The 2018 Antigua Bermuda started on Wednesday 9th May off Fort Charlotte, Antigua. Brilliant sunshine and 20 knots of trade winds combined to produce a spectacular start for the 14 yachts and 96 sailors competing in the 935 nautical mile oceanic race. Eager to begin the adventure, a highly competitive start saw the fleet fully powered up, beating into the Caribbean swell. At Green Island the fleet eased sheets, hoisting downwind sails and accelerating into a power reach that should last for at least 48 hours.
“We have a real variety of yachts racing this year, but the teams are peppered with some highly accomplished sailors,” commented Les Crane Antigua Bermuda Race Chair. “At the start Varuna, Teasing Machine and Warrior went right inshore to get the lifting pressure, but just about the whole fleet got away to a good start. The high performance yachts will be fast, but this race is not just about grand prix racing yachts. We have teams entered like the Volvo 60 Challenger which has just three crew, 20 feet each! Also Pata Negra which is heading to Newport for the race to Bermuda, and the all-Irish crew on Irene III who will be smiling all the way to Bermuda. Safety is also a key area; all of the fleet have trackers on board and if a team has a problem, there are nearby yachts to offer assistance. We had a great party in Nelson's Dockyard last night supported by Goslings Rum and another one to look forward to at the Royal Bermuda Yacht Club.”
Organised by the Royal Bermuda Yacht Club in association with Antigua Sailing Week and supported by the Bermuda Tourism Authority and Goslings Rum.
Record breaking conditions are forecast for the second edition of the Antigua Bermuda Race, with strong easterly trades expected to provide fast reaching conditions for the first two days of the 935 nautical mile oceanic race. High pressure east of Bermuda is expected to decrease the gradient wind, shifting south to create tactical lighter running conditions for the finish into Bermuda.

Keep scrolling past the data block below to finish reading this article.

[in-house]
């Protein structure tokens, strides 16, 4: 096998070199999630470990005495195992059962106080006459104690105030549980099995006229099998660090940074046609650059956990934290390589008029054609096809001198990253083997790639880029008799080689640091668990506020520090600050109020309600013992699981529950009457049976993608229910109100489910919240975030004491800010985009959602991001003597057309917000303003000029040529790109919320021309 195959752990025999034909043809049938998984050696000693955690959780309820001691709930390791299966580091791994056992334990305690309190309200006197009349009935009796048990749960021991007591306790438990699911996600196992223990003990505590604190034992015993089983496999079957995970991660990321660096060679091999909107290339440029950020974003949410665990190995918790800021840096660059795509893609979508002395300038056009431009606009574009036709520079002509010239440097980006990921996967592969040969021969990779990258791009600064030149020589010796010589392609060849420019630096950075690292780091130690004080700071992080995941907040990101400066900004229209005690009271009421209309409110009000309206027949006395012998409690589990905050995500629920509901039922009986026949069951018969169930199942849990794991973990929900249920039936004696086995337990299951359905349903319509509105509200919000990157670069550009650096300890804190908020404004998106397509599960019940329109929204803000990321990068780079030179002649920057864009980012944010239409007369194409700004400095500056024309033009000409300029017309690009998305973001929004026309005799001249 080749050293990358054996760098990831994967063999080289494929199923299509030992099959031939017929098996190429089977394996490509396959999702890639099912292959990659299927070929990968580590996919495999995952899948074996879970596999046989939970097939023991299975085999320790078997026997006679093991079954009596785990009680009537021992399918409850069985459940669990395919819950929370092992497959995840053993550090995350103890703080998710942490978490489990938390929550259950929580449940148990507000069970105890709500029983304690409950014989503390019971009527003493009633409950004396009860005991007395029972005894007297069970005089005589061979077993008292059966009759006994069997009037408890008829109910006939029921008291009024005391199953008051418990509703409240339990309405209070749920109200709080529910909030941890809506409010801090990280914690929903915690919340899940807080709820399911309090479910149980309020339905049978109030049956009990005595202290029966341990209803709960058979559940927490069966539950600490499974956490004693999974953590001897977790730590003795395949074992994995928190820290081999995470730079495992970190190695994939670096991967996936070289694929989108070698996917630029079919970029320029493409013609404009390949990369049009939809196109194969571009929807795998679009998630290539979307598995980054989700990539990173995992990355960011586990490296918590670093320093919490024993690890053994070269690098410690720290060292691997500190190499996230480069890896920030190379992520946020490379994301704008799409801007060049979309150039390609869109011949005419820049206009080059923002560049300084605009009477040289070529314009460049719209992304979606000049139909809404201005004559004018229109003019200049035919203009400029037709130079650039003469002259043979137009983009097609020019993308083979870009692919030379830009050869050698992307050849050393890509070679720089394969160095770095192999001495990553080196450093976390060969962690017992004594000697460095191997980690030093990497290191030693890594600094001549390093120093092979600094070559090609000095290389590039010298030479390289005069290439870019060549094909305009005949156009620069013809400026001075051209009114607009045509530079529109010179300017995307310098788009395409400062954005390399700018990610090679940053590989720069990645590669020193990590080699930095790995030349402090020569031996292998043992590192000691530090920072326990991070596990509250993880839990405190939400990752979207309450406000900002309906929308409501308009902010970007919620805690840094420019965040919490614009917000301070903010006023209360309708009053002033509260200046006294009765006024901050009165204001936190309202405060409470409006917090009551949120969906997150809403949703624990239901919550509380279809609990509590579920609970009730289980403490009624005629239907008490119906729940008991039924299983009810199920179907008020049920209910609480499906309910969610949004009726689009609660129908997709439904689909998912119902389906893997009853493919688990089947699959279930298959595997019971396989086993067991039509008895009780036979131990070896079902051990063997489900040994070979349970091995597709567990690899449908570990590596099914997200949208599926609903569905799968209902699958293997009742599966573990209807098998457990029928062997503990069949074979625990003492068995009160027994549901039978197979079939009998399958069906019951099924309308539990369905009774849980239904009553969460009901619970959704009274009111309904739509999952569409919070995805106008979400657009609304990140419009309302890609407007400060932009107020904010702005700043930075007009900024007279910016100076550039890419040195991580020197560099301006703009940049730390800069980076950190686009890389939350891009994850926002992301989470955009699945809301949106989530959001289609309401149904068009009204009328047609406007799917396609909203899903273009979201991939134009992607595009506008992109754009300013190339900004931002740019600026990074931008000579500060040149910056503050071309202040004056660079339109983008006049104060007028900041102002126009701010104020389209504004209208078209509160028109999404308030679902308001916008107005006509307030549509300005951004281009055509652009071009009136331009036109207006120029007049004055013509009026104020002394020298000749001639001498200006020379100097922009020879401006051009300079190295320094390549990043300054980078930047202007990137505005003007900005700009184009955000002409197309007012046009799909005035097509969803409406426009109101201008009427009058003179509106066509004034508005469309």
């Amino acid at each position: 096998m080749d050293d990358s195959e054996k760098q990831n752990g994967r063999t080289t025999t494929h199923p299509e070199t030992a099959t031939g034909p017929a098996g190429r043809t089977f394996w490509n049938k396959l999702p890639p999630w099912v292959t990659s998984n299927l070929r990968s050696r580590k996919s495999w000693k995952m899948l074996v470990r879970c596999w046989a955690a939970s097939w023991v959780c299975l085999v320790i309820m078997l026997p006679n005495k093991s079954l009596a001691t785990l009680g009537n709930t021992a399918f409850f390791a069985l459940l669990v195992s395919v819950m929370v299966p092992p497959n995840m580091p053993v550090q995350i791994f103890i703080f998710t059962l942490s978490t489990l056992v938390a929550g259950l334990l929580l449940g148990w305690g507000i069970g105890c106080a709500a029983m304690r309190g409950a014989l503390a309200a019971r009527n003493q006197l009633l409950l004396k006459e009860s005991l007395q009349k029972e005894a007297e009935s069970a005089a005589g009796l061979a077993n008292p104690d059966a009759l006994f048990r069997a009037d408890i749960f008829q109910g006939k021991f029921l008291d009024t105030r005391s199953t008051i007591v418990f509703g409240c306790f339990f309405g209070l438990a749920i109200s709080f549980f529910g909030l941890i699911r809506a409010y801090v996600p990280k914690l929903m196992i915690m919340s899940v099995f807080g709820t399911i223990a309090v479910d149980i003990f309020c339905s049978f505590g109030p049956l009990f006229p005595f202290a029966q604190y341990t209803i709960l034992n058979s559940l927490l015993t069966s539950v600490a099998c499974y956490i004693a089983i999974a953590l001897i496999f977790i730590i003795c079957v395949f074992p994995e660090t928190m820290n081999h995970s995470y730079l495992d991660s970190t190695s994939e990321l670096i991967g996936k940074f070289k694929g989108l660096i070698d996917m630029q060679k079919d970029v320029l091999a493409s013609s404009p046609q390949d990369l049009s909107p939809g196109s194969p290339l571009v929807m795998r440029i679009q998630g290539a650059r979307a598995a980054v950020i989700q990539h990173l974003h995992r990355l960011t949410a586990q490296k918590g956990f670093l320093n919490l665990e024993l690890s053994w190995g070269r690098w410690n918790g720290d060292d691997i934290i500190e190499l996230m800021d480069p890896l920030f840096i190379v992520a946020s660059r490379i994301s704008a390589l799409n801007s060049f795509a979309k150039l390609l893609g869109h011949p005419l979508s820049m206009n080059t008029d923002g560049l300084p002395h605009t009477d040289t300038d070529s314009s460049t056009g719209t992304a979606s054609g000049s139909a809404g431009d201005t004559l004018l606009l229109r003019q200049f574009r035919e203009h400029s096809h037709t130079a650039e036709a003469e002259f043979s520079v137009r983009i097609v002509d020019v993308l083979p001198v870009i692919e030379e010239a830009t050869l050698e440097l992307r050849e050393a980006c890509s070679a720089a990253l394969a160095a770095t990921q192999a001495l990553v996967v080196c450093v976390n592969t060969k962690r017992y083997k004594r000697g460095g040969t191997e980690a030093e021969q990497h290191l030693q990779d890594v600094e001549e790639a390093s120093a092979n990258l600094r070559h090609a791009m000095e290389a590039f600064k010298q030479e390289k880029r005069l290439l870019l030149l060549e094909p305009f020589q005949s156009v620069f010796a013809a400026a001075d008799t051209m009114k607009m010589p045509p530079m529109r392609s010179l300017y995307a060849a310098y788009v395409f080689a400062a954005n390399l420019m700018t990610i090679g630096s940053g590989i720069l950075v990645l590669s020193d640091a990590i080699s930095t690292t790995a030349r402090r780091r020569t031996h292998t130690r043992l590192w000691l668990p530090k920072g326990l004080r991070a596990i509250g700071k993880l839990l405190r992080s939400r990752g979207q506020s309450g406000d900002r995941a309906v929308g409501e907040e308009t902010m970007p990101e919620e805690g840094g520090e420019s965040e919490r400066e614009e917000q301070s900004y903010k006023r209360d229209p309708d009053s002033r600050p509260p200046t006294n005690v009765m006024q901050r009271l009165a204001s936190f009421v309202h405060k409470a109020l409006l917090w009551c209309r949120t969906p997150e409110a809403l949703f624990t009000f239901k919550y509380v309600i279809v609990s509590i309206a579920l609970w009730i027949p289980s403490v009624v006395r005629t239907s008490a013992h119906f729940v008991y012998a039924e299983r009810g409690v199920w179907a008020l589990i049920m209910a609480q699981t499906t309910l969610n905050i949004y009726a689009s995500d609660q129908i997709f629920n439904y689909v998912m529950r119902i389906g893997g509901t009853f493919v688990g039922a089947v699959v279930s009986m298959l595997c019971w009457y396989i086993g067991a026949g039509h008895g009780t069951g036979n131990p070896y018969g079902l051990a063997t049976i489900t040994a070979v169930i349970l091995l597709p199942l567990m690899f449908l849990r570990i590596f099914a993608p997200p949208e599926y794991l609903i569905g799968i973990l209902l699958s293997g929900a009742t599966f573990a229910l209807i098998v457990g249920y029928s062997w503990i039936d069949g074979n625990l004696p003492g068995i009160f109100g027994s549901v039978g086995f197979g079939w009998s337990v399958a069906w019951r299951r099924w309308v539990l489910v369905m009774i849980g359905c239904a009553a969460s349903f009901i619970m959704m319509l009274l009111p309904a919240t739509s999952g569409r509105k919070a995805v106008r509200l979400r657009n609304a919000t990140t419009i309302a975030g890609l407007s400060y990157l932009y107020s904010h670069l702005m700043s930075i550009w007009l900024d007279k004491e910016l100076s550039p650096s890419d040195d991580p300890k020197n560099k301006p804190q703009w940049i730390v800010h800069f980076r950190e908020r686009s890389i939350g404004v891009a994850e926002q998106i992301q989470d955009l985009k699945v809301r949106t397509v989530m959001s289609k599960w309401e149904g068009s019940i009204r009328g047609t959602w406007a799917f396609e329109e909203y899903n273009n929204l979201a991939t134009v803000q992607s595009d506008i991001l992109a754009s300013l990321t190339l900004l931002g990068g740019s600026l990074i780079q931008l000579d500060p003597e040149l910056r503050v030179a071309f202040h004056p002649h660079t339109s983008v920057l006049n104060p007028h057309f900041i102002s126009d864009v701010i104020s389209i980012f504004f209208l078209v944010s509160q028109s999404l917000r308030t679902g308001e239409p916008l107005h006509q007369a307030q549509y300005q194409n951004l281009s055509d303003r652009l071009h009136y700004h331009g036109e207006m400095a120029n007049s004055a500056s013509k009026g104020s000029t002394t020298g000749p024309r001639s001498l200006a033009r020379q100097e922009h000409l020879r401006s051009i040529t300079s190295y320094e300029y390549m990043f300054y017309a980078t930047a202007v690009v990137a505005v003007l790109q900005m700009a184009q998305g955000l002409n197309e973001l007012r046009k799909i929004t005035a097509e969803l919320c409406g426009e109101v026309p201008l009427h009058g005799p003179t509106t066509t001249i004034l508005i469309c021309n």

The American turbo-charged Volvo 70 Warrior, sailed by Stephen Murray Jr. is expected to be the front runner and their current estimated elapsed time is inside the record set last year of 3 days, 20 hours, 32 mins, 41 secs.
“Sailors superstition prevents me from predicting elapsed time, but we are optimistic we can shave off quite a bit of time from last year,” commented Warrior's Stephen Murray Jr. “Our goals are a repeat of last year's grand slam; winning CSA, IRC and a new course record, and we would also love to be the first recipient of the new Warrior Trophy for best IRC performance. We are so excited to have great competition from some very hot boats. This year, we will have our work cut out for us to beat Varuna and Teasing Machine; two proven winners in grand prix racing. As always, we hope to get recognition to the mission of Warrior Sailing, helping veterans through the sport of sailing. A strong showing against this stiff competition will hopefully spread the word about Warrior Sailing.”
The second edition of the 935-mile oceanic race will start off Fort Charlotte Antigua on May 9th, 2018 and will have a new trophy. The Warrior Perpetual Trophy will be won by the boat scoring the lowest corrected time under IRC.
The Antigua Bermuda Race holds a special place for the American Volvo 70 Warrior. Skippered by Stephen Murray Jnr, Warrior was the overall winner under IRC for the inaugural race and set the outright race record of 3 days 20 hours 32 minutes 41 seconds. Warrior was in fine form in last month's RORC Caribbean 600, finishing runner-up for monohull line honours and taking joint third overall under IRC in a fleet of 84 yachts.
"Warrior's first race was the 2017 Antigua Bermuda Race, so most of the personnel have been together for a year now and we have gelled together as a team," commented Stephen Murray Jnr. "Warrior is sponsored by my family for the U.S. Merchant Marine Academy and for the benefit of Warrior Sailing which assists wounded veterans in their recovery through the sport of sailing. As any sailor knows, sailing is very therapeutic but also there is a teamwork element to sailing that many of the wounded warriors miss."